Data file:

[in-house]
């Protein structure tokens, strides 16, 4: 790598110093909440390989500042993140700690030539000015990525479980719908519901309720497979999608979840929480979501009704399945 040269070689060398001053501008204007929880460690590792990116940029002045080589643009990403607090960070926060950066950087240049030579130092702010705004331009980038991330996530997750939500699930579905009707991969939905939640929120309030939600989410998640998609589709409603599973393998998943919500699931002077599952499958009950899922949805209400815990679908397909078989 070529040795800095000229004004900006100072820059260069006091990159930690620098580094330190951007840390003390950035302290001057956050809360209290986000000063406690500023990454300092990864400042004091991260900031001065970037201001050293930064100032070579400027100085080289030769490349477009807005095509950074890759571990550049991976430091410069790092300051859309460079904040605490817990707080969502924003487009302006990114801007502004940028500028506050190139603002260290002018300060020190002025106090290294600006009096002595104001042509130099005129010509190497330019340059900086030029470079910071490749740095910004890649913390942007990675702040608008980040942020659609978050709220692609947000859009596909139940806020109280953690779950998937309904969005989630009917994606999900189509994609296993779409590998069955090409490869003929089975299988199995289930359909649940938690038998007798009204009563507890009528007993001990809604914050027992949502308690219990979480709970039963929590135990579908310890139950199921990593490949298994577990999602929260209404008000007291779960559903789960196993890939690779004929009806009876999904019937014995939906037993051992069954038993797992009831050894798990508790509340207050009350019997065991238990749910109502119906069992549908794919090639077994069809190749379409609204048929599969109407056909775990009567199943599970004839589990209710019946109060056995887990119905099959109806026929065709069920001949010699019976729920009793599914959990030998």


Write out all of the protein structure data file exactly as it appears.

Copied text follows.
[in-house]
């Protein structure tokens, strides 16, 4: 790598110093909440390989500042993140700690030539000015990525479980719908519901309720497979999608979840929480979501009704399945 040269070689060398001053501008204007929880460690590792990116940029002045080589643009990403607090960070926060950066950087240049030579130092702010705004331009980038991330996530997750939500699930579905009707991969939905939640929120309030939600989410998640998609589709409603599973393998998943919500699931002077599952499958009950899922949805209400815990679908397909078989 070529040795800095000229004004900006100072820059260069006091990159930690620098580094330190951007840390003390950035302290001057956050809360209290986000000063406690500023990454300092990864400042004091991260900031001065970037201001050293930064100032070579400027100085080289030769490349477009807005095509950074890759571990550049991976430091410069790092300051859309460079904040605490817990707080969502924003487009302006990114801007502004940028500028506050190139603002260290002018300060020190002025106090290294600006009096002595104001042509130099005129010509190497330019340059900086030029470079910071490749740095910004890649913390942007990675702040608008980040942020659609978050709220692609947000859009596909139940806020109280953690779950998937309904969005989630009917994606999900189509994609296993779409590998069955090409490869003929089975299988199995289930359909649940938690038998007798009204009563507890009528007993001990809604914050027992949502308690219990979480709970039963929590135990579908310890139950199921990593490949298994577990999602929260209404008000007291779960559903789960196993890939690779004929009806009876999904019937014995939906037993051992069954038993797992009831050894798990508790509340207050009350019997065991238990749910109502119906069992549908794919090639077994069809190749379409609204048929599969109407056909775990009567199943599970004839589990209710019946109060056995887990119905099959109806026929065709069920001949010699019976729920009793599914959990030998």